I miss backpacking through Europe so much that the closest thing I could afford these days was my own backpacking trip to Bakersfield.
The whole trip by bus and then train took less than seven hours going down, and much longer coming home, but that’s only because there was some kind of incident between our train and some large object. Details are still fuzzy. The conductor was never clear in his regularly spaced updates over the course of the next hour and a half that we sat motionless on the tracks, just two minutes from my final destination, the Richmond Amtrak.
Judging by the tone of the voice, and the length of time it took him to make any point whatsoever, I sensed that he was choosing his words carefully, perhaps to avoid a riot or a mob panic attack.
“Hello, this is Rob, your train conductor speaking,” he started. Many times. “I thought I’d just give you an update. Because, as I’m sure you’ve noticed, our train has stopped in the heart of Richmond, the Violent Crime Capital of California. Abruptly. And you might be wondering why that is. Well, before I explain the specifics, and it’s a simple explanation, ha ha, really, I would first request that you keep all limbs inside the train at all times, and will the ladies in Car Number Two please stop flashing the locals.”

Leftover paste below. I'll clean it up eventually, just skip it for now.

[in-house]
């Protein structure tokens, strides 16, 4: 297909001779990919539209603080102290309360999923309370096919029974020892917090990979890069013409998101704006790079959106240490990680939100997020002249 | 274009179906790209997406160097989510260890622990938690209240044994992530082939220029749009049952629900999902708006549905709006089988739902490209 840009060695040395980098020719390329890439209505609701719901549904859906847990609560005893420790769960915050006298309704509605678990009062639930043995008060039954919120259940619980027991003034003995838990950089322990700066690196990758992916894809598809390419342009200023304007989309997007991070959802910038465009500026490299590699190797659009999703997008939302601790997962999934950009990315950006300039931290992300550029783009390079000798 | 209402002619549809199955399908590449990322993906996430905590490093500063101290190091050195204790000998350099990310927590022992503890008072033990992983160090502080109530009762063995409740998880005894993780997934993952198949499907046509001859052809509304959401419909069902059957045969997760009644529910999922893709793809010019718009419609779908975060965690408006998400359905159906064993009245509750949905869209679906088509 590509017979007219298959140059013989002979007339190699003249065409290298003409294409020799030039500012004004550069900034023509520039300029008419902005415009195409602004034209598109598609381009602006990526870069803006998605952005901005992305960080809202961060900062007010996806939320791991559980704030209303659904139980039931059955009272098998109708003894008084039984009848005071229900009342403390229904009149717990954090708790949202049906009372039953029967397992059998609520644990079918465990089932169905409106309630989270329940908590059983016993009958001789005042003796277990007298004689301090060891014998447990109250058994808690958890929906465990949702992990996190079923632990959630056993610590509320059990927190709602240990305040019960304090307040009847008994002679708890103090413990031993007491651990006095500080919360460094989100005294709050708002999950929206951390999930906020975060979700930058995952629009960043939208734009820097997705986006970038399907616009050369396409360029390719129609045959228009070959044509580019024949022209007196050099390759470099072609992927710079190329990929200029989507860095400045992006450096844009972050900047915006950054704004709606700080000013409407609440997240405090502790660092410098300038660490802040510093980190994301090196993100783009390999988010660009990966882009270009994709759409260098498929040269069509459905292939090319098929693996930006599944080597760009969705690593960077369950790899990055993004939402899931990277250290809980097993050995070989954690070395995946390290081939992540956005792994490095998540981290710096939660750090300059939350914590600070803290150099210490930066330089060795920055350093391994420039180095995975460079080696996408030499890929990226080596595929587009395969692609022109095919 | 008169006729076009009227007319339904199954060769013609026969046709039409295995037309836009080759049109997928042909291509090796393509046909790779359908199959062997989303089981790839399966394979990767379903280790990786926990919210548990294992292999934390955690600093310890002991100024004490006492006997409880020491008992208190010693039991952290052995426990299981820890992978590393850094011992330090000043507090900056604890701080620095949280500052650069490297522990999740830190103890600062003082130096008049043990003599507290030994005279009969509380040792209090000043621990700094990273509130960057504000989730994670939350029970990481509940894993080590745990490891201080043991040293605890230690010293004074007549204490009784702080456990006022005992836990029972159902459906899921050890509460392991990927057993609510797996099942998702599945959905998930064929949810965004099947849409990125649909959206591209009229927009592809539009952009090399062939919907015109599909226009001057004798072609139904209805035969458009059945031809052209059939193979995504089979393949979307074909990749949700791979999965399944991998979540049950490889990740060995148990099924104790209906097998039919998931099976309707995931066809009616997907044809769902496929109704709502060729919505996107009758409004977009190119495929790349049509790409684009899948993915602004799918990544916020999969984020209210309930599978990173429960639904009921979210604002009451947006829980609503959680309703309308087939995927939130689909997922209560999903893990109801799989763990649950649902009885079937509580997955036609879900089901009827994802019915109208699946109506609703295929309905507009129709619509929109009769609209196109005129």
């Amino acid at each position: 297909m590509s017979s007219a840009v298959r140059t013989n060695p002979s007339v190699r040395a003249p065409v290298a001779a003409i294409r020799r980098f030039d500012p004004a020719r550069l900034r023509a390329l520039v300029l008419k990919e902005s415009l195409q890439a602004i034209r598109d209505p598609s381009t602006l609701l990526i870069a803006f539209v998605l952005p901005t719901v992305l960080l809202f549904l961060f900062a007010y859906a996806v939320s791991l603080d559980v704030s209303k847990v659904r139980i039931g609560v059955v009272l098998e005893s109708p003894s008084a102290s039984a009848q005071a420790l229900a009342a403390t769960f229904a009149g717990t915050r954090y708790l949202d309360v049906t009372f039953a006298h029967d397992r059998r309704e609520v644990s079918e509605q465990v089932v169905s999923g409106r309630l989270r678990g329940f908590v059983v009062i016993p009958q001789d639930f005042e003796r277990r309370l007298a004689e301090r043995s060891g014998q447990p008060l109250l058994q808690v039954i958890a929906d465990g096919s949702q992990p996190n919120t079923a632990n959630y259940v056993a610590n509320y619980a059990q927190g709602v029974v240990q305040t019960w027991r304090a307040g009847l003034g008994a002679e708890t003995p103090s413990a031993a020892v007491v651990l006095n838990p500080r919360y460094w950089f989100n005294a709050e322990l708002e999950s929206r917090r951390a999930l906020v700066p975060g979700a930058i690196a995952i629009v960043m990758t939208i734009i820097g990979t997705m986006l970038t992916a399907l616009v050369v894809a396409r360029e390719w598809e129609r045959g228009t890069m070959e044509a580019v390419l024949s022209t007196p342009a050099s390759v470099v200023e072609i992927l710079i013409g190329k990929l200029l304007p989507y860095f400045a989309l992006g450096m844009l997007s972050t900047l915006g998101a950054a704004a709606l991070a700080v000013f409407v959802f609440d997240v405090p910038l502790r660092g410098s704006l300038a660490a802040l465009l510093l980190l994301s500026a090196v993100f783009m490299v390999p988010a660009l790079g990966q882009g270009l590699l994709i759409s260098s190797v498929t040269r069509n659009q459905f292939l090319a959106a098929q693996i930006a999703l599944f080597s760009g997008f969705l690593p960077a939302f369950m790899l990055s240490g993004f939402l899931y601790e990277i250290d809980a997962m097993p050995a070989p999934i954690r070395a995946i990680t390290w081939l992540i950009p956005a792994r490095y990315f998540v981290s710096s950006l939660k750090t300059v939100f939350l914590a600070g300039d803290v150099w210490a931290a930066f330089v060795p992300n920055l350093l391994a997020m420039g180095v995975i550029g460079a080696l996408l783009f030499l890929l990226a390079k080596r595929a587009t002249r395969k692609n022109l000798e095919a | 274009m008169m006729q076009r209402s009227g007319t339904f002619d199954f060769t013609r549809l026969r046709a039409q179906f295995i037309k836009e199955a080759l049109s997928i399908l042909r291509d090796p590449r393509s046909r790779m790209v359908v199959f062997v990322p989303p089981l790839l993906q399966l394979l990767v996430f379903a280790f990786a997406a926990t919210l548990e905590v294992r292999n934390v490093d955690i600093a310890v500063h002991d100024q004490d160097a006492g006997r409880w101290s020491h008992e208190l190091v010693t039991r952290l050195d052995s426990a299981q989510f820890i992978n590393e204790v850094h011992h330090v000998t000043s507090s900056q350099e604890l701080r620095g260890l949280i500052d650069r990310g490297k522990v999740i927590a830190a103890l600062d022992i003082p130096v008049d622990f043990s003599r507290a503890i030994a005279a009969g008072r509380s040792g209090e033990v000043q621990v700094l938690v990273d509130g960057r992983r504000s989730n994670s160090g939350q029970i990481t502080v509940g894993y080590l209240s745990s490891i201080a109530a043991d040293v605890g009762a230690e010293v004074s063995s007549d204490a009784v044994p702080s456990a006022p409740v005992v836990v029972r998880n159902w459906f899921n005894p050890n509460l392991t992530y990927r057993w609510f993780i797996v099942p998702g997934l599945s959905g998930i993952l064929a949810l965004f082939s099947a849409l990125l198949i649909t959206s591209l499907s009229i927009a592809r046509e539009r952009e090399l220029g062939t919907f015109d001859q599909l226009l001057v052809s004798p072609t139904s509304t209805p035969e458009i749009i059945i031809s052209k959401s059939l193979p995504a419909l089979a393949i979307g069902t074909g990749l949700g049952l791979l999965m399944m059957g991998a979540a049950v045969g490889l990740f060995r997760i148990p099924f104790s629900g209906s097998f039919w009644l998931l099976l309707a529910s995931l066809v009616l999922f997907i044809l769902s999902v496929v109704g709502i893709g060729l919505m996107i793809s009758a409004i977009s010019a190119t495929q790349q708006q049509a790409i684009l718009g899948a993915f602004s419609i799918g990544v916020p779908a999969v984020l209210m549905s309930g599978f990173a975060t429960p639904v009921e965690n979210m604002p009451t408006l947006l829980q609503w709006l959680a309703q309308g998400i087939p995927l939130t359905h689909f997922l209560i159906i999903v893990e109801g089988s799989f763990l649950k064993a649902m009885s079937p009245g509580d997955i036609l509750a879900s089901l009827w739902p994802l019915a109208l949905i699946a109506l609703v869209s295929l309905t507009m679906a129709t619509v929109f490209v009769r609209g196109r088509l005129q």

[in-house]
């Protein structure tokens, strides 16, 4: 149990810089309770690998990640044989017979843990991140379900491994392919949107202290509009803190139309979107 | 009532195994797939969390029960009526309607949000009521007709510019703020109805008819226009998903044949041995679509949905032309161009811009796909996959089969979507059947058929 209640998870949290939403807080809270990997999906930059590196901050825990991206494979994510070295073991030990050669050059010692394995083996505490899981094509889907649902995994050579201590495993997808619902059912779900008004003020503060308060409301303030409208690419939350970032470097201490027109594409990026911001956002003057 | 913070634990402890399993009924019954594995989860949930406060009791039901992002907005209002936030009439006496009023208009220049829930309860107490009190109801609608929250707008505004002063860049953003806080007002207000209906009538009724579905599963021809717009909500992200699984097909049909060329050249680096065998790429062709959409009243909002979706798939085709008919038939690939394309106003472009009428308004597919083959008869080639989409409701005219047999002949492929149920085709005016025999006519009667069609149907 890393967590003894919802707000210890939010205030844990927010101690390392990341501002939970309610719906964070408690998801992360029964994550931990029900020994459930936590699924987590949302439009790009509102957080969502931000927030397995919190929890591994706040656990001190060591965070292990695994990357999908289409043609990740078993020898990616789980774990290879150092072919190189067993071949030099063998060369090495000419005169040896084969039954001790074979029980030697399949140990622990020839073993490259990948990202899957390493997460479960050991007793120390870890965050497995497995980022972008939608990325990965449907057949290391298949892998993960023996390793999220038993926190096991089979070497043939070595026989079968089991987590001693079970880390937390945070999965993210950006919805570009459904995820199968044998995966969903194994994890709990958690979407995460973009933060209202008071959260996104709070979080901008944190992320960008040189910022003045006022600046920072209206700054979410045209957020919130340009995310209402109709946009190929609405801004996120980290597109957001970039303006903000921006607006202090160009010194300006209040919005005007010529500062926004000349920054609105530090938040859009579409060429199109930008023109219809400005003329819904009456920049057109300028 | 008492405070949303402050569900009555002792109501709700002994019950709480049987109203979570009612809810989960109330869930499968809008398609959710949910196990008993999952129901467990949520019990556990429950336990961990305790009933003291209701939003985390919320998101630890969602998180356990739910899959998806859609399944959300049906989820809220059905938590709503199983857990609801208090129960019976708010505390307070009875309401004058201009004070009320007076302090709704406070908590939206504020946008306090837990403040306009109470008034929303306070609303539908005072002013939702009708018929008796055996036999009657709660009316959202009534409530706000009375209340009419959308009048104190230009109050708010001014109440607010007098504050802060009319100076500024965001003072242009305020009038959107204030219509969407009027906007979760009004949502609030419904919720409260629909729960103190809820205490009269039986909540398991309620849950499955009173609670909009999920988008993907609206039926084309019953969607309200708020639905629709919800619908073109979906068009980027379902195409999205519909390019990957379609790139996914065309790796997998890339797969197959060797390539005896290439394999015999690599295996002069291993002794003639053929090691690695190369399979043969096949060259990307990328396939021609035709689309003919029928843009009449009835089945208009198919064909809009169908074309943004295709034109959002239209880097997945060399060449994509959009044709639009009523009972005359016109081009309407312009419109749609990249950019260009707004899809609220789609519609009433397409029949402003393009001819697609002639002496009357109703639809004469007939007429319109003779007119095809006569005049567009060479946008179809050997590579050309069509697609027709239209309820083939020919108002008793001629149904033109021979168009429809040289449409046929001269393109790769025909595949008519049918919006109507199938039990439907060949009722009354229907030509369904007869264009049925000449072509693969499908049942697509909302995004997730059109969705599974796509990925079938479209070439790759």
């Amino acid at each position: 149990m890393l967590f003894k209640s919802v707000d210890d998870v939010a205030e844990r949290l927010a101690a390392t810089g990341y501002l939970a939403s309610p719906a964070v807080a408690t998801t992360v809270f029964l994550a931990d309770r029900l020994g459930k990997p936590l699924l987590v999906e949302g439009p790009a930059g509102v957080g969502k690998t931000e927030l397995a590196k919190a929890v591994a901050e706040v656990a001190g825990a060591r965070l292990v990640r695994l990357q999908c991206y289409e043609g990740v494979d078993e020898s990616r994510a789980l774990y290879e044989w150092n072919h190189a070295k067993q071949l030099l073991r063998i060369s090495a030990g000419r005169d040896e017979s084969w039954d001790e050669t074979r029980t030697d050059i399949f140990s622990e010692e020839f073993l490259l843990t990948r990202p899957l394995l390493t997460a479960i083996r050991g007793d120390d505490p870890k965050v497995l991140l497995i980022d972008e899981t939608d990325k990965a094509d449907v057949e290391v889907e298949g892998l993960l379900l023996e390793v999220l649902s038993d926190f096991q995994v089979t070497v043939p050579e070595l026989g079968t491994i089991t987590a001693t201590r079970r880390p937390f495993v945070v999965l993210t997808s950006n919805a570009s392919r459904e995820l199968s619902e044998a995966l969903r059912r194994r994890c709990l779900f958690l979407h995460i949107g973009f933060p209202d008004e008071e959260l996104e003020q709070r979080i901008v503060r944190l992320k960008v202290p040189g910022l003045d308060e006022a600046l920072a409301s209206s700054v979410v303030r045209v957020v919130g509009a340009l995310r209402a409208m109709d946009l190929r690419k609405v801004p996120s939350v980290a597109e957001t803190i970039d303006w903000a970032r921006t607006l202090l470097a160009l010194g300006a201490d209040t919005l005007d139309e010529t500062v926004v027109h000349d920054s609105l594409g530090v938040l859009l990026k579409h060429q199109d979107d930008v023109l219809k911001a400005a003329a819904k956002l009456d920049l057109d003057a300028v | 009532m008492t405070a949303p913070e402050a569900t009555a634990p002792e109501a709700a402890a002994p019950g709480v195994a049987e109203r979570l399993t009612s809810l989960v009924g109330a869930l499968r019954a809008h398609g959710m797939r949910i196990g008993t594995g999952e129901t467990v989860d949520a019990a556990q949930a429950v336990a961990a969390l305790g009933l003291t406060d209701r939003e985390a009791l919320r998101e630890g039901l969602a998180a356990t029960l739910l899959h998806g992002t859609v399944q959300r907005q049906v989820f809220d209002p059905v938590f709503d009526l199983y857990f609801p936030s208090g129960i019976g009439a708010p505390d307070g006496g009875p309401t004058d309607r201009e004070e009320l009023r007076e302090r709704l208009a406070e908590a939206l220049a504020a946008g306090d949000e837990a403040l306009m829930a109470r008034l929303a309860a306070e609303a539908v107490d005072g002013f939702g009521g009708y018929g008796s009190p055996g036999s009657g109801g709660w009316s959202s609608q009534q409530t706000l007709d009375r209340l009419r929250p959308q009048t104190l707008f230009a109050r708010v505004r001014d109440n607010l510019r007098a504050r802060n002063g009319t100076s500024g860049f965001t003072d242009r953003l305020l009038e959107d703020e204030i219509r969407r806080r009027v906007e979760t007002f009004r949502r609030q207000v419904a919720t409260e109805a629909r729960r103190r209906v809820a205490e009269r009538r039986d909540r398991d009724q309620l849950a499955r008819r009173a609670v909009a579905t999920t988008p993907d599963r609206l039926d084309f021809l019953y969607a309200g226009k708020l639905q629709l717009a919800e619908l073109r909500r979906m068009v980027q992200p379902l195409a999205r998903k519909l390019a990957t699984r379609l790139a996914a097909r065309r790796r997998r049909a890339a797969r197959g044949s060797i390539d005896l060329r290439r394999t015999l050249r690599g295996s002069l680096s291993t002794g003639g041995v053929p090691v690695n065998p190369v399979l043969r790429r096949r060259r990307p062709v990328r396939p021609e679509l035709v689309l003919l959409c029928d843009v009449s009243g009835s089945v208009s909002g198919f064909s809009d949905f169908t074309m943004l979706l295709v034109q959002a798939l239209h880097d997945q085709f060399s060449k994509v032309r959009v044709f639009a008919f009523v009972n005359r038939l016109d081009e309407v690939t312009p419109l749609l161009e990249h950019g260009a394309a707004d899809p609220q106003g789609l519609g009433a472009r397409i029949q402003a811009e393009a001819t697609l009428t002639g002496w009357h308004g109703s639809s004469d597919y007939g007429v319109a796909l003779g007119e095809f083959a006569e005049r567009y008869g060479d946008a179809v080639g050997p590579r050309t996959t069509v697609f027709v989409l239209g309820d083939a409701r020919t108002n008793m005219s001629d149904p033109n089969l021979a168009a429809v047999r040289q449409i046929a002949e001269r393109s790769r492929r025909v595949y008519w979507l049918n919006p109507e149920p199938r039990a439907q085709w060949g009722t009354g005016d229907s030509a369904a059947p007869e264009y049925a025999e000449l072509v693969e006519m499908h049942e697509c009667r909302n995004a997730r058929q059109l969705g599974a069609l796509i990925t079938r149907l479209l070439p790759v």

“Hello, this is Conductor Rob again,” he said, minutes later. “I thought I’d just give you another update. We should be rolling shortly, just after the inspector checks the tracks. Should take about eight more minutes.”
A half hour later, he was on again. “Hello, this is Conductor Rob. I thought I would just give you an update. And that update is that we have an update for you and that update is that we have some information that might shed new light on our current situation.”
An hour later, we heard this special announcement: “Hello, this is Conductor Rob. I just want to assure everyone that there have been no injuries and that the safety of the train has not been compromised in any way.”
That’s good, because that was the first thing that came to my mind.
“We have Amtrak Senior Officials outside,” he said. “They’re just finalizing the final track check, and we should be on our way. Momentarily. Maybe about four to twenty minutes. Thank you for your patience.”
I was sad when we eventually started rolling again, because our train was becoming a center point of what I can only guess was a Richmond Block Party, as all the neighbors slowly started congregating near our train, many wearing black, I’m sure as a statement towards our current political situation, and gold chains.
I felt a deep connection with them, a sense of community, as they seemed like a jovial group, but then I realized that they were drawn to Car Two — that was my car — because some of the women below had been flashing them.
I just realized you might be wondering why I chose Bakersfield, and there is a reason for that, but now i’ts my bedtime, so I will have to continue this story another day.